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Sex biased natal dispersal is not a fixed trait in a stable population of Seychelles warblers

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We observed a change in the sex-specific rate of delayed natal dispersal in a stable population of Seychelles warblers over a period of 20 years. At first, females were more likely to delay dispersal in their first year of life than were males, whereas later there was no sex bias in the rate of delayed natal dispersal. Similarly, the female-bias in helping-at-the-nest and the male-bias in floating have also weakened over time. These changes may have resulted from the decrease in variation in territory quality observed in the population over the study period. Our findings strengthen the view that natal dispersal is a highly plastic response to local ecological and social circumstances, and clearly show that rates of sex-biased dispersal cannot be considered a species or population constant. Our study also highlights the importance of collecting long-term datasets to understand complex behaviour such as natal dispersal.

Affiliations: 1: Animal Ecology Group, Centre for Ecological and Evolutionary Studies, University of Groningen, P.O. Box 14, 9750 AA Haren, The Netherlands, Department of Biology, 2125 Derring Hall, Virginia Tech, Blacksburg, VA 24061, USA;, Email: eikenaar@vt.edu; 2: Animal Ecology Group, Centre for Ecological and Evolutionary Studies, University of Groningen, P.O. Box 14, 9750 AA Haren, The Netherlands, Evolution, Ecology and Genetics, Research School of Biology, Australian National University, Canberra, ACT 0200, Australia; 3: Animal Ecology Group, Centre for Ecological and Evolutionary Studies, University of Groningen, P.O. Box 14, 9750 AA Haren, The Netherlands; 4: Centre for Ecology, Evolution and Conservation, Department of Biological Sciences, University of East Anglia, Norwich NR4 7TJ, UK, Nature Seychelles, P.O. Box 1310, Mahe, Republic of Seychelles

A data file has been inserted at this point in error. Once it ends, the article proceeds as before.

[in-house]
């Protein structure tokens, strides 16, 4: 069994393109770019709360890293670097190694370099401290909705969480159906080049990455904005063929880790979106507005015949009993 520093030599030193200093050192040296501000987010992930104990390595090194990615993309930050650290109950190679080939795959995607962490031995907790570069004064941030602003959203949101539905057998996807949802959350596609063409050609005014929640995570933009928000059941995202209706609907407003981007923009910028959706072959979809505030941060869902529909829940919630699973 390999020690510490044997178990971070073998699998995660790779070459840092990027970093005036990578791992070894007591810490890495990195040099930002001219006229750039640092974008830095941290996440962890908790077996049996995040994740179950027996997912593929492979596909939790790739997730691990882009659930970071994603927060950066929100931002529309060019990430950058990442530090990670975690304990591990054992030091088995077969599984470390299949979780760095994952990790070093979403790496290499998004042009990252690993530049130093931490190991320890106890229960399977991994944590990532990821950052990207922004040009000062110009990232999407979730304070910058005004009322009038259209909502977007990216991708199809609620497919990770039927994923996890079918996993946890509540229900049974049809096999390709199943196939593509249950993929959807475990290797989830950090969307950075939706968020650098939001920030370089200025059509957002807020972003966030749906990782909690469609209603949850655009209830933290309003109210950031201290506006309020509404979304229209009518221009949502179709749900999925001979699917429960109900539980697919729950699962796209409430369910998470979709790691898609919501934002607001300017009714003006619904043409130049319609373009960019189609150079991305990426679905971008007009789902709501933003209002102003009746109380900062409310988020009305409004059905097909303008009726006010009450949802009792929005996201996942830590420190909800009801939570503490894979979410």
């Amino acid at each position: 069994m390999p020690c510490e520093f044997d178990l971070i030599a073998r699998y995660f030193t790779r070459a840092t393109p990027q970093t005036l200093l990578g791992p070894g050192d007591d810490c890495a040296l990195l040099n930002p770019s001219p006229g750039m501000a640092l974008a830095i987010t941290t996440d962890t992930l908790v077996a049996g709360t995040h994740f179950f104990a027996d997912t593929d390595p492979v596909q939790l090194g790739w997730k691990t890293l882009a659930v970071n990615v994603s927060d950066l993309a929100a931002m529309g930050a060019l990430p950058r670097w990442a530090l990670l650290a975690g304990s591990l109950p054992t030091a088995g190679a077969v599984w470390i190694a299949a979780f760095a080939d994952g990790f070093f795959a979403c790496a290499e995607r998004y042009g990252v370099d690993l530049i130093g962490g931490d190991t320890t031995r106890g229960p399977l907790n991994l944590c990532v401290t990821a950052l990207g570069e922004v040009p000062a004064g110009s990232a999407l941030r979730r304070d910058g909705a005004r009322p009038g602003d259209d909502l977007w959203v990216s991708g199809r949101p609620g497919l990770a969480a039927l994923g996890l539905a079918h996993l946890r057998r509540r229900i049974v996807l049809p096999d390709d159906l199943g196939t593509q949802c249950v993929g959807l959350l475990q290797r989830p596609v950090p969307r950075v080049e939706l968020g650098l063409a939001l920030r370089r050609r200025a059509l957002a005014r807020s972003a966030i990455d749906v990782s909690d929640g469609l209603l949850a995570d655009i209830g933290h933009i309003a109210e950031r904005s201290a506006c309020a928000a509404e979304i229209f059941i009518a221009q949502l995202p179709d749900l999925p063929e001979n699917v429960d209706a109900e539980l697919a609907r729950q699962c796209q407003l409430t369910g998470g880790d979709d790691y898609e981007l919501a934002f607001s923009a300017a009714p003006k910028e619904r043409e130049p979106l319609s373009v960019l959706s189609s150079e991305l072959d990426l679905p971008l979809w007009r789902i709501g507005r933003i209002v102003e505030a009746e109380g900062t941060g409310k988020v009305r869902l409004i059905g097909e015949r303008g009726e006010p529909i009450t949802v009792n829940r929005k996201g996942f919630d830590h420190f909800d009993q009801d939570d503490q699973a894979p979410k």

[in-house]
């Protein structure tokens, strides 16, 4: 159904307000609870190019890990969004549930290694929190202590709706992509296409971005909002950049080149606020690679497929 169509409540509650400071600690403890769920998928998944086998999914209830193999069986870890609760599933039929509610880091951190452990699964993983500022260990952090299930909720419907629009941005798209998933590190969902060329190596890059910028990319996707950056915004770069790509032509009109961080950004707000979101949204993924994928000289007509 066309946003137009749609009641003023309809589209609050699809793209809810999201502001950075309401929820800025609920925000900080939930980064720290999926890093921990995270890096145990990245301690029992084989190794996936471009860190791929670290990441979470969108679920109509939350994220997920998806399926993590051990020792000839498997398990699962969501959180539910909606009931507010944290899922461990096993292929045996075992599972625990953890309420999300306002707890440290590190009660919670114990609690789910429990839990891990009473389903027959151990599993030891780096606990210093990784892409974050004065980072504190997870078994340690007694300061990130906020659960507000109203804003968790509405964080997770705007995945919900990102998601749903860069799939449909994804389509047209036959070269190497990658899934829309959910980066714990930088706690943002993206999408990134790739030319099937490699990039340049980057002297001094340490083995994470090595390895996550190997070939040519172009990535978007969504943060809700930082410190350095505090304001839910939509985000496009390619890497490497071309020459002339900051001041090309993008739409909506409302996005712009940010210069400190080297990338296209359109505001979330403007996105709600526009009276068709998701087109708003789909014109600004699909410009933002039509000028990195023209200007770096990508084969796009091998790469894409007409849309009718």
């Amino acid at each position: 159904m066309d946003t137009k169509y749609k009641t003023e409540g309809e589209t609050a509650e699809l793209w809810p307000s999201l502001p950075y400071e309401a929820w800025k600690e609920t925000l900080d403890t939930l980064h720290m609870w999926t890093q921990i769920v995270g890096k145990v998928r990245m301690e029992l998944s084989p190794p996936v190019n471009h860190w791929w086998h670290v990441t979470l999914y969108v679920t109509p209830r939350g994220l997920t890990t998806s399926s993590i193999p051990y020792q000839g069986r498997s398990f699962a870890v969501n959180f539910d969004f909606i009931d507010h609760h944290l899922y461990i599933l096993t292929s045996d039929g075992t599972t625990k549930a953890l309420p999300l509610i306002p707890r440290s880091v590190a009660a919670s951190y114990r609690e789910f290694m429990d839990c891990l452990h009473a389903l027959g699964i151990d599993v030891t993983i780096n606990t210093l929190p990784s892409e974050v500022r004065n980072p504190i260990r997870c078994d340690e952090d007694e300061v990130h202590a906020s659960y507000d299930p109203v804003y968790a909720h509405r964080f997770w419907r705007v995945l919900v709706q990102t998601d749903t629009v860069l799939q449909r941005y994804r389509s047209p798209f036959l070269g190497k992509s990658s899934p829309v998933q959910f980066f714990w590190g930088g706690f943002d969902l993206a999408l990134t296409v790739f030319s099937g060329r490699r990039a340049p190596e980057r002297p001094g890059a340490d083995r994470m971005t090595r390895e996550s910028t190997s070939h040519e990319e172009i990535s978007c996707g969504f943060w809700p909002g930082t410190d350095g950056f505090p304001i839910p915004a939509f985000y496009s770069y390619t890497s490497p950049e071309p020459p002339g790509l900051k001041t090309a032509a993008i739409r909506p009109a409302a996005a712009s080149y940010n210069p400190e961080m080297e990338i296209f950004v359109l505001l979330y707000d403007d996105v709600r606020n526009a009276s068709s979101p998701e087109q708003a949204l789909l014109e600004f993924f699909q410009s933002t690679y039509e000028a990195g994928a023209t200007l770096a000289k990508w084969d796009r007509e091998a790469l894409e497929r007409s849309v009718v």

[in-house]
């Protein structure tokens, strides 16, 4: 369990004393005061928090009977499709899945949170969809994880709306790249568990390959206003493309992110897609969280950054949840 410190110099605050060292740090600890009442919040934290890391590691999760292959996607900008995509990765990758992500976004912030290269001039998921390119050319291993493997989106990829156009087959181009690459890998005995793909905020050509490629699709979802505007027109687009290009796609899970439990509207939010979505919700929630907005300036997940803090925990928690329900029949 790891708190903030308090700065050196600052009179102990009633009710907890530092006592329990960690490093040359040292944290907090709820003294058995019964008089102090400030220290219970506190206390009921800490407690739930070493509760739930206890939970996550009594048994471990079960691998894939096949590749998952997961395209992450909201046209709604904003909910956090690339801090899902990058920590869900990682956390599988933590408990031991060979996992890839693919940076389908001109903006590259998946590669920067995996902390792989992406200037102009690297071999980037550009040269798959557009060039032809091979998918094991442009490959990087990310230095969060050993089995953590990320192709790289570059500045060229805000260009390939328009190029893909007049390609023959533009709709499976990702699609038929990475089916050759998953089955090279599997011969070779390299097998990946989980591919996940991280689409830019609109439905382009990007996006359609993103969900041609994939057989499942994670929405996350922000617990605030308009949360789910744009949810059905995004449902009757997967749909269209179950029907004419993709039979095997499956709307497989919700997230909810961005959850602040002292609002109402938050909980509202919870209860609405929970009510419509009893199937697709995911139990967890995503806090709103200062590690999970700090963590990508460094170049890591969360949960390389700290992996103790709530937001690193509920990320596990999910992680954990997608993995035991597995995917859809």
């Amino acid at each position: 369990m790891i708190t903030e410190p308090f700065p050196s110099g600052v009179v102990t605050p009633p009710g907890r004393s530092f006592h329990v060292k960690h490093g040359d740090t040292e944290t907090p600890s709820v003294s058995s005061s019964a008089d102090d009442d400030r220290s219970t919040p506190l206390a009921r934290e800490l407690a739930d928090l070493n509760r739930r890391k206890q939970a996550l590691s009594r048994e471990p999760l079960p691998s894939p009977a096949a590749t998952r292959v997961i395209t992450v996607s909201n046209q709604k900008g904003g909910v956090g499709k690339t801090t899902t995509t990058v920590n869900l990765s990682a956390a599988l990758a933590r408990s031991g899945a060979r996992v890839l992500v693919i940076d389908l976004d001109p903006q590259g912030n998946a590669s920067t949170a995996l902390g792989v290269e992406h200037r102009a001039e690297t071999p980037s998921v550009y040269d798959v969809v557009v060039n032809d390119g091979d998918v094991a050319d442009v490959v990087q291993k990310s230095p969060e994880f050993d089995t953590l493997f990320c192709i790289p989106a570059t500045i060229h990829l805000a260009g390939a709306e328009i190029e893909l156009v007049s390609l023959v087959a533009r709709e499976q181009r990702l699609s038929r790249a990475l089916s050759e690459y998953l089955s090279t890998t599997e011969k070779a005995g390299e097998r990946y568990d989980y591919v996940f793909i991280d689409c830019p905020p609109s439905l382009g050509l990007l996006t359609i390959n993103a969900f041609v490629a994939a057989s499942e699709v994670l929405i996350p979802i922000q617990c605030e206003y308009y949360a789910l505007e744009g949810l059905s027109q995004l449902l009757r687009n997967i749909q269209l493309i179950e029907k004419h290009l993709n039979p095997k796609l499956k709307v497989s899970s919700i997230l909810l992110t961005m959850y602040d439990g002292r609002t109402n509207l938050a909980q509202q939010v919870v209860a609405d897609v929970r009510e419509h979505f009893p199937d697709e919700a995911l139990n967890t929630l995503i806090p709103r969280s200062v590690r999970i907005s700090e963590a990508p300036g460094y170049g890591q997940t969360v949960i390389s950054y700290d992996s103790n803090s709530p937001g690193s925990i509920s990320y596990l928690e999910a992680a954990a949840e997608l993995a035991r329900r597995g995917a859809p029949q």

10.1163/000579510X510511
/content/journals/10.1163/000579510x510511
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/content/journals/10.1163/000579510x510511
2010-09-01
2016-12-03

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